Just as I predicted, the question of “what does it mean to be Earth-based, anyway?” is loping off on me as I cling on and try to rein it in. I’ve been reading and thinking about your comments and comments I’ve gotten elsewhere, about the speakers I heard on Thorn’s podcast (my love for Orion Foxwood just grows and grows), and trying to go deeper into my own head and heart in search of an answer.
The word “Earth” can mean a lot of things, and to someone like me who has spent her whole life exploring Western esoteric systems, it has some meanings that might not be shared by those who aren’t in the same habits of thought. I think of “Earth” and I don’t just think of a particular planet – I think of concepts like the Kingdom and Emepedocles’ Earth and Plato’s Earth and the Earth that we call on from the North, the great bear in the mountains, and midnight. I think of the Hecatoncheires moving in the guts of the Earth and throwing mountains around. I think of the gnomes and the dwarves and the fairies in the hollow hills, I think of Capricorn and Taurus and Virgo, I think of a downward-pointing triangle. I think of what RJ Stewart calls the planetary consciousness. I think of the rising light below, and the star within the stone. So I realized, after writing that last post and thinking more about the topic, that one reason it runs away from me is that (as seems to happen to me a lot) I bring in all these unspoken concepts that seem simply obvious to me but really aren’t obvious at all. When I talk about Earth I’m talking about the planet, but I’m also talking, at the root of things, about the phenomenon of material existence. Maybe it’s distracting to bring Earth-as-planet into things at all, though it seems silly to leave it out. For all practical purposes, the substance of reality and the flesh of the Earth are the same thing – when we go live on Mars we can discuss that again. Suggestions to change the term to reflect the universal nature of material manifestation – “nature-based”, “cosmos-based” – lose the rich esoteric vocabulary behind the word “Earth.” They look flimsy to me. “Cosmos” and “Nature” don’t get me to Falias.
Rather than describing what it was about the religion, or spiritual path, or philosophy (depending on the terms the speaker was most comfortable with) that made it earth-based, many of those who answered my question talked about the fruits of such practice – the feeling of being connected with all things, of feeling woven in to the fabric of existence, and how that feeling translated into their actions and sense of belonging in daily life. Some of this was really beautiful, some was the same old unexamined cliches*, some of it made me think in new and different ways, but coming at the question from that direction didn’t help me much in answering what it means for a religion to be earth-based. What makes the various flavors of Paganism earth-based? What would make them not earth-based? Kullervo’s initial question included the thought that Hellenic polytheism wasn’t earth-based and therefore had little in common with other modern Paganisms such as Wicca or Druidry.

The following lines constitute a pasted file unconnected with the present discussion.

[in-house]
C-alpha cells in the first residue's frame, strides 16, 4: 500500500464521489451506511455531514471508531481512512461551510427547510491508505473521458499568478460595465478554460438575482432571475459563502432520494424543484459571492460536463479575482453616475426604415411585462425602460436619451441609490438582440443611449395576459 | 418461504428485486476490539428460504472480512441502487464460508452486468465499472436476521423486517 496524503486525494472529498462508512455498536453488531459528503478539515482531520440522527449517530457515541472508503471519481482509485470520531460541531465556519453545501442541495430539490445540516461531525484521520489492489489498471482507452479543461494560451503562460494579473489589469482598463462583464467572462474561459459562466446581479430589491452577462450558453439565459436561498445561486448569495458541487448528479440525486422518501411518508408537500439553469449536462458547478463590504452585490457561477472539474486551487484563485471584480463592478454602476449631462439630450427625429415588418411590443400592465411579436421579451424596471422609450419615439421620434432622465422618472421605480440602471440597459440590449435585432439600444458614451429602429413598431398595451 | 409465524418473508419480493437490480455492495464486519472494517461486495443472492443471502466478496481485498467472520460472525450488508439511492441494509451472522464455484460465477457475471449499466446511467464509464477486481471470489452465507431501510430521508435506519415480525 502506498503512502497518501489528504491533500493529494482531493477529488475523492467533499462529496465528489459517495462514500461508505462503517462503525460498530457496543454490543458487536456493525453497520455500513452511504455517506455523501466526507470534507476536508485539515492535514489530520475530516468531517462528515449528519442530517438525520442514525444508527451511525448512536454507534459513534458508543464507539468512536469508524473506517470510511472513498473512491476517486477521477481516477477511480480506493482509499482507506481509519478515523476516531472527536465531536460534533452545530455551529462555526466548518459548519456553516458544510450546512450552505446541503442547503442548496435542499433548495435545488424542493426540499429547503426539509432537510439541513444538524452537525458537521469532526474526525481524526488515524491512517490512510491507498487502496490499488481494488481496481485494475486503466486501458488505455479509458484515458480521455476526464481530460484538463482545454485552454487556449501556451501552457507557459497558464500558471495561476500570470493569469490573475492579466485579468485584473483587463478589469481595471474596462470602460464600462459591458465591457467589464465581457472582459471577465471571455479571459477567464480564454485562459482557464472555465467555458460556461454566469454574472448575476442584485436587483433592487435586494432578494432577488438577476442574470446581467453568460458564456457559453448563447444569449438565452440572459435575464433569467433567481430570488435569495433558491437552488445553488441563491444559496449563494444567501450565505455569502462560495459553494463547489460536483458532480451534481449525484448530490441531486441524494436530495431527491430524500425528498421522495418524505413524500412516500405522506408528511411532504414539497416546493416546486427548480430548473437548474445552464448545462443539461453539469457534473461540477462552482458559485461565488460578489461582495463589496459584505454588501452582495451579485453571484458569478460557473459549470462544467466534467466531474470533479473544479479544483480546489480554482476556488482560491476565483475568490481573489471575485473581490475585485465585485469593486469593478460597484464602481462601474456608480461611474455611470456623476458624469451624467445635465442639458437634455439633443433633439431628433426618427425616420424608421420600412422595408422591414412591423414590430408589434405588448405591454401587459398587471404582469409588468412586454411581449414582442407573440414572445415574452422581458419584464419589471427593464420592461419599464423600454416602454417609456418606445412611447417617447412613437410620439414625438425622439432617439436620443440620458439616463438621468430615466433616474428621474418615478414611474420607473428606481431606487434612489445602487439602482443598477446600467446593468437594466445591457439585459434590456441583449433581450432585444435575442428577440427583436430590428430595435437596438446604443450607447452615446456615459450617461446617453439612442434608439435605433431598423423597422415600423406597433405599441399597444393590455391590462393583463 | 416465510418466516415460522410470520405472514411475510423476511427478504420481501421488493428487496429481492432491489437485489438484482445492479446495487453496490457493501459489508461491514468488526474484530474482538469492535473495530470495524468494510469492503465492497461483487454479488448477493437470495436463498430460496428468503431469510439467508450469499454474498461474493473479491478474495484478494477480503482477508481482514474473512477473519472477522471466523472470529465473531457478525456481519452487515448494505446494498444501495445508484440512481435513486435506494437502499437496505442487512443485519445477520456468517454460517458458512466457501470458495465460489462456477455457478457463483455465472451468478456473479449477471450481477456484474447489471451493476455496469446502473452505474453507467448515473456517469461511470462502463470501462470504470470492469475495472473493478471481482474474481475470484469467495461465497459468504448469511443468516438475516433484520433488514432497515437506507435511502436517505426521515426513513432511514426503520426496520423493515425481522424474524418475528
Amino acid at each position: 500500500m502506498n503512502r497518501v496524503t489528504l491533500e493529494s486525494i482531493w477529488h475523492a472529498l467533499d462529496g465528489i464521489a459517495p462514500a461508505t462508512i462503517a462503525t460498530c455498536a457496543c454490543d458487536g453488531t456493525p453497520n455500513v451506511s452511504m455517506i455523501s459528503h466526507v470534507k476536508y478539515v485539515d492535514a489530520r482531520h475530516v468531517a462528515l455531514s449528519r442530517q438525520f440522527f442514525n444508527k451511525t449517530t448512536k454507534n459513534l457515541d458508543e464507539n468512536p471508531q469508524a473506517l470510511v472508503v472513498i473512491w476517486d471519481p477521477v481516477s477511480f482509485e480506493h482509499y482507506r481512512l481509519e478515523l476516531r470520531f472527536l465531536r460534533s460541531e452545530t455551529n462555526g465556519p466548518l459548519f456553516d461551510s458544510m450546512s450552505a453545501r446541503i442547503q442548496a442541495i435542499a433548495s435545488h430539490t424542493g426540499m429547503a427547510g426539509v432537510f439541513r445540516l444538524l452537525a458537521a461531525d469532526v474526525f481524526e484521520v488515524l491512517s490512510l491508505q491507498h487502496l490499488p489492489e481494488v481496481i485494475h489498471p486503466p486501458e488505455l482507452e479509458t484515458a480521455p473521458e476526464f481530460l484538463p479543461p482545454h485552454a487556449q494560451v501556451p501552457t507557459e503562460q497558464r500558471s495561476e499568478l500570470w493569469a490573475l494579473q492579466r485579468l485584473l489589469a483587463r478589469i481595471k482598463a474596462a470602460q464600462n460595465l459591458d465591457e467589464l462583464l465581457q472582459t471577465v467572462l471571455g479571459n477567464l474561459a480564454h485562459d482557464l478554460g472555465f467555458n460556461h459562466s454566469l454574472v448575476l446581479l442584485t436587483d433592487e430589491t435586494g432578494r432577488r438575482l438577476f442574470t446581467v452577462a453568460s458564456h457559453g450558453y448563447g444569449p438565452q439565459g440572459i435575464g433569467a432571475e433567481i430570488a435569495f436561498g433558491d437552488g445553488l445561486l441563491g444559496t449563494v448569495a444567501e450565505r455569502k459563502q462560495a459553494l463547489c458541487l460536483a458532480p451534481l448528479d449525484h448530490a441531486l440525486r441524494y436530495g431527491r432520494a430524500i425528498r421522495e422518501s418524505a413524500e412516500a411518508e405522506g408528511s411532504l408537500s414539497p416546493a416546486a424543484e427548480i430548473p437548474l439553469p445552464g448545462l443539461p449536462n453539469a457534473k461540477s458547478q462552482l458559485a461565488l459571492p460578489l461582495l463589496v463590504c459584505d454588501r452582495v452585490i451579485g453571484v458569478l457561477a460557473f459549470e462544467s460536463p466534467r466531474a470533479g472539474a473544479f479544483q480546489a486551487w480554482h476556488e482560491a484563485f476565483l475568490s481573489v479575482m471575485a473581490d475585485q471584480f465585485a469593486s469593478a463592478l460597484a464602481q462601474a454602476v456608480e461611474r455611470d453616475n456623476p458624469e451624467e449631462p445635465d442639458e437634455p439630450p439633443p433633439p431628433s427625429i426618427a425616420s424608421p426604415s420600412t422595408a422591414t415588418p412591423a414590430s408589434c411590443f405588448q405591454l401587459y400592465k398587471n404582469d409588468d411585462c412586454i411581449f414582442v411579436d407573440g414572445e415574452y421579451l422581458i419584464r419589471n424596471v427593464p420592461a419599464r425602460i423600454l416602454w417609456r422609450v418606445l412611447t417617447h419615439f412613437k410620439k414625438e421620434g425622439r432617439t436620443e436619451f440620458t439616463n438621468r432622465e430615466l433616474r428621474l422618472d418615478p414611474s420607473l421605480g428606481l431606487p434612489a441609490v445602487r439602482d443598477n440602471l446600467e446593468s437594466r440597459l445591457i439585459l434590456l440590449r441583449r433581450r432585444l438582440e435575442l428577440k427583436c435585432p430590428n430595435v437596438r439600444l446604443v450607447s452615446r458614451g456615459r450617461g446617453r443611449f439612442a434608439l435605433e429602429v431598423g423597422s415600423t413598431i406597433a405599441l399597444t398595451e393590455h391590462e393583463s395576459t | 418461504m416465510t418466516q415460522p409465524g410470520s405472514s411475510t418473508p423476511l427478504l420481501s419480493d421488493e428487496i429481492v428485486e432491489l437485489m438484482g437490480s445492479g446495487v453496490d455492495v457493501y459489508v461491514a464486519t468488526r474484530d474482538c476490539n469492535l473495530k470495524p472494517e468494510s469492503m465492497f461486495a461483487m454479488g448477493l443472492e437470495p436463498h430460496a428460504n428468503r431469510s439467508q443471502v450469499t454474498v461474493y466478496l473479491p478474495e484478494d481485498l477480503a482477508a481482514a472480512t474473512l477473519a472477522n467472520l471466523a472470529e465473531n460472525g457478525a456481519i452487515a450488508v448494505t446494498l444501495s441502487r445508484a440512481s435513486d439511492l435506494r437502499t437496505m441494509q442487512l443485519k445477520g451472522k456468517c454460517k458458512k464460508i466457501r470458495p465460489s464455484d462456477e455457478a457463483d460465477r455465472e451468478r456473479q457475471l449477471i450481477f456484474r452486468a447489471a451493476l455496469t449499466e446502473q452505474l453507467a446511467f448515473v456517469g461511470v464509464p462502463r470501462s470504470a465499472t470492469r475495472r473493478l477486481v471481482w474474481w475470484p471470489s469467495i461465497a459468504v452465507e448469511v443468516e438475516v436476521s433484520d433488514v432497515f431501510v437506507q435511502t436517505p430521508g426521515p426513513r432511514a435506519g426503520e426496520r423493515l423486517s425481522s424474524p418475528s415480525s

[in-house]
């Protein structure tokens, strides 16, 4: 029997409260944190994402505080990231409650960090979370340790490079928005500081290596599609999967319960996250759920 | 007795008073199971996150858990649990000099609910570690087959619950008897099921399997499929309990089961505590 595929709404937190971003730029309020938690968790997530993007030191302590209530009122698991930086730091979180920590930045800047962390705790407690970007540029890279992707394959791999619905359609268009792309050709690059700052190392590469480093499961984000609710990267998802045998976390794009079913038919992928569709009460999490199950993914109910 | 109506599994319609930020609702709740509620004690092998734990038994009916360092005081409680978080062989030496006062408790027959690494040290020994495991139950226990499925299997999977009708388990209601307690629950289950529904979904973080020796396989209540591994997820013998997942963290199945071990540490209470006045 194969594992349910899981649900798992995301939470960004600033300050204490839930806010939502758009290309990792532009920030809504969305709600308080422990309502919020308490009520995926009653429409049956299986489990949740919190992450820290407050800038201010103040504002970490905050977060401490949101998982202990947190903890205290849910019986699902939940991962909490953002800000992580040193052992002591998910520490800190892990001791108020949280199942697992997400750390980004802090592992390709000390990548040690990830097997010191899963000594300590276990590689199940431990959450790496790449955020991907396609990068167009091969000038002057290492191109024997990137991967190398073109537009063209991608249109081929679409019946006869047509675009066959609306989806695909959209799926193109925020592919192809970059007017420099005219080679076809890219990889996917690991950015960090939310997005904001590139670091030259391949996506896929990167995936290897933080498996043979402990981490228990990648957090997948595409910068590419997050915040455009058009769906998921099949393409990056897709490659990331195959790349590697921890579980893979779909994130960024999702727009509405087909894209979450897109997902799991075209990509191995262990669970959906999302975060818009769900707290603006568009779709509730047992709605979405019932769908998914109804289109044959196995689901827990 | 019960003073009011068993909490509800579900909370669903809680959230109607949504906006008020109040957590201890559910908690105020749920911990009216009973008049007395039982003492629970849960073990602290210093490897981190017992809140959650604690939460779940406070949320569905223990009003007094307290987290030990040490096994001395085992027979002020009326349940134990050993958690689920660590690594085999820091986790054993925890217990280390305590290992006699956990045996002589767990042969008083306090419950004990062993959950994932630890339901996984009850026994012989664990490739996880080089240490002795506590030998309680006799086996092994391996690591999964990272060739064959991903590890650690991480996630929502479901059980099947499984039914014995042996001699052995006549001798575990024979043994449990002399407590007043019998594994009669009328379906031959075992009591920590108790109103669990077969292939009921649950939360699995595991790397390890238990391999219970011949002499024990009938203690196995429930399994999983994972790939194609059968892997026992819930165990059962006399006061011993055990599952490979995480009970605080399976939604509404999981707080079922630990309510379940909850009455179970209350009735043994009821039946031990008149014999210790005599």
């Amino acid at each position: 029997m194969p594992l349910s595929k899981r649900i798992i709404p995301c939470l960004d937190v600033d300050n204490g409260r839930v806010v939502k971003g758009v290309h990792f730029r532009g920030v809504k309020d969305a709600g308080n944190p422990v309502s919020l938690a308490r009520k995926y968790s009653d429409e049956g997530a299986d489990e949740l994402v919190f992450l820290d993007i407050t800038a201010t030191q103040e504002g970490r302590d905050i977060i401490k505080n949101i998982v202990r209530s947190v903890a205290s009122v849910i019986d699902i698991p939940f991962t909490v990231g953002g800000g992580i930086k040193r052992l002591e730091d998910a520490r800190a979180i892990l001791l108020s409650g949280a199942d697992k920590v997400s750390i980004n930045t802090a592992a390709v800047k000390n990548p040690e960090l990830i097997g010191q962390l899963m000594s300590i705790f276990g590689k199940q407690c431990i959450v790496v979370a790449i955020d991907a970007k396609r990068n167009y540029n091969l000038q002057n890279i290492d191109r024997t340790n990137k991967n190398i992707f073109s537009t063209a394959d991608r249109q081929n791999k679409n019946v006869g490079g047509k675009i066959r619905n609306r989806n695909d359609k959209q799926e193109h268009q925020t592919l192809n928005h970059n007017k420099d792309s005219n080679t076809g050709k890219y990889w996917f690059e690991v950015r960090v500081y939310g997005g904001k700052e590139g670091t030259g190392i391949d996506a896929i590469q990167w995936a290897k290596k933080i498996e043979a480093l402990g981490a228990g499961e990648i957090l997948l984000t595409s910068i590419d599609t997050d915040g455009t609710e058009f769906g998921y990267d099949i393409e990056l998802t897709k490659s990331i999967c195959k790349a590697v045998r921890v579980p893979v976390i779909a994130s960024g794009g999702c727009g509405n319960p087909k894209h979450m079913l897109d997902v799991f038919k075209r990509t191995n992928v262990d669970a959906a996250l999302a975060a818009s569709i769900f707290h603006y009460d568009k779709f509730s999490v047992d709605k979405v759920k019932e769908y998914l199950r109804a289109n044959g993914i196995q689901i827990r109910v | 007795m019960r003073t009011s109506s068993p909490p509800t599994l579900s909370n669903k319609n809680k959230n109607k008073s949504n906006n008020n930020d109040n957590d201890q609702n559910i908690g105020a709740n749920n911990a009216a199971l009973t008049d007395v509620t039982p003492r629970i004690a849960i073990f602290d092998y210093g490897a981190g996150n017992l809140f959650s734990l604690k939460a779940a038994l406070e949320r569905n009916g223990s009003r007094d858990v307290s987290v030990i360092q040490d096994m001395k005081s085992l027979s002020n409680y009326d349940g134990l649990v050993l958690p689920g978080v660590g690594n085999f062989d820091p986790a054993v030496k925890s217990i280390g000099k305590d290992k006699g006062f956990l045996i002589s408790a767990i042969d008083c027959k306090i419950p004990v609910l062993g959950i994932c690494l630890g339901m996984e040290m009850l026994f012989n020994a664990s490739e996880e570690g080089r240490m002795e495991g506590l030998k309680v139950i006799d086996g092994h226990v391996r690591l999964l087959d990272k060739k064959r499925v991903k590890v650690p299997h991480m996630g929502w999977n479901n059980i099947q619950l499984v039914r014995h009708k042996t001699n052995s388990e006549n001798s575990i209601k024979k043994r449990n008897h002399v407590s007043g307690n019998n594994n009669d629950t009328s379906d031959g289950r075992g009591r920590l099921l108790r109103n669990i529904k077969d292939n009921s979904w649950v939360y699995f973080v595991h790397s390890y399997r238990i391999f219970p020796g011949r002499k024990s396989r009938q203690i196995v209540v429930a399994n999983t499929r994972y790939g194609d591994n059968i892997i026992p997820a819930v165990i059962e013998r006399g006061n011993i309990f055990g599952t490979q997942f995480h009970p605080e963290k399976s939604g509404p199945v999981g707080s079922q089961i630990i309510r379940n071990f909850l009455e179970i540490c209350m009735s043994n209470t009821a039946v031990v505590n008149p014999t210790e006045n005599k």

One of the things I thought upon reading that was “How can anyone claim Hellenic polytheism isn’t Earth-based?” We’re talking about a religion that had a holy festival around the rotted corpses of sacrificed pigs, after all. Hesiod said the Earth was the source of all the Olympian gods, the base of everything. That seems pretty clear to me – it’s over-simplified and Hesiod is hardly the be-all and end-all of Hellenic creation myths, but I’m not thinking of anything that contradicts this view, either. Many of the Hellenic gods are described in various sources as having been born from the earth and are described as being within various earthly things – Dionysus living within the grape, Demeter within the plowed fields. This is entirely compatible with the way I see the gods as well – born from the Earth, not from beyond it; not creators but in-dwellers; woven into the fabric of existence. This also seems entirely compatible with the ideas about gods I’ve also found in the modern Pagan religions – I wouldn’t be a bit surprised if those ideas are the direct descendents of Hesiod and others, via the classically educated occultists that informed the 20th-century incarnations of druidry, Wicca, and other more obscure variations of modern paganism.
I’m not really ready to defend that particular thesis, but it doesn’t seem too far-fetched to see all of these – Wicca and Druidry of various flavors, reconstructed religions such as Hellenismos and Asatru, occult tradtions such as Thelema – as modern descendents of the same grandfathers, that early 20th century romantic impulse to dig up the roots of the old religions. Those roots still unites us, and our gods didn’t make the world; the world made our gods.
(Caveat – having written this, I feel sure that someone is going to think “I believe in a creator god/dess and I’m still Pagan, so you’re all wrong!” I might be, and if you are that person I would love to hear more about your creator and how he or she fits in with your paganism – I’m also fairly ignorant about some branches of the Pagan tree and if someone wants to jump in and describe how your tradition or personal practice has a god creating the earth rather than the other way around, I’d love to hear it. Especially if you have that concept and still consider your tradition to be “earth-based.”)
*Edit to add: I don’t have anyone in particular in mind with this line – all the things I talk about here, the beauty and the originality and the cliches, generally came all tumbled together in various posts and comments and private emails – I’m referring to more than just the blog comments on the last post. I appreciate everyone who took the time to respond.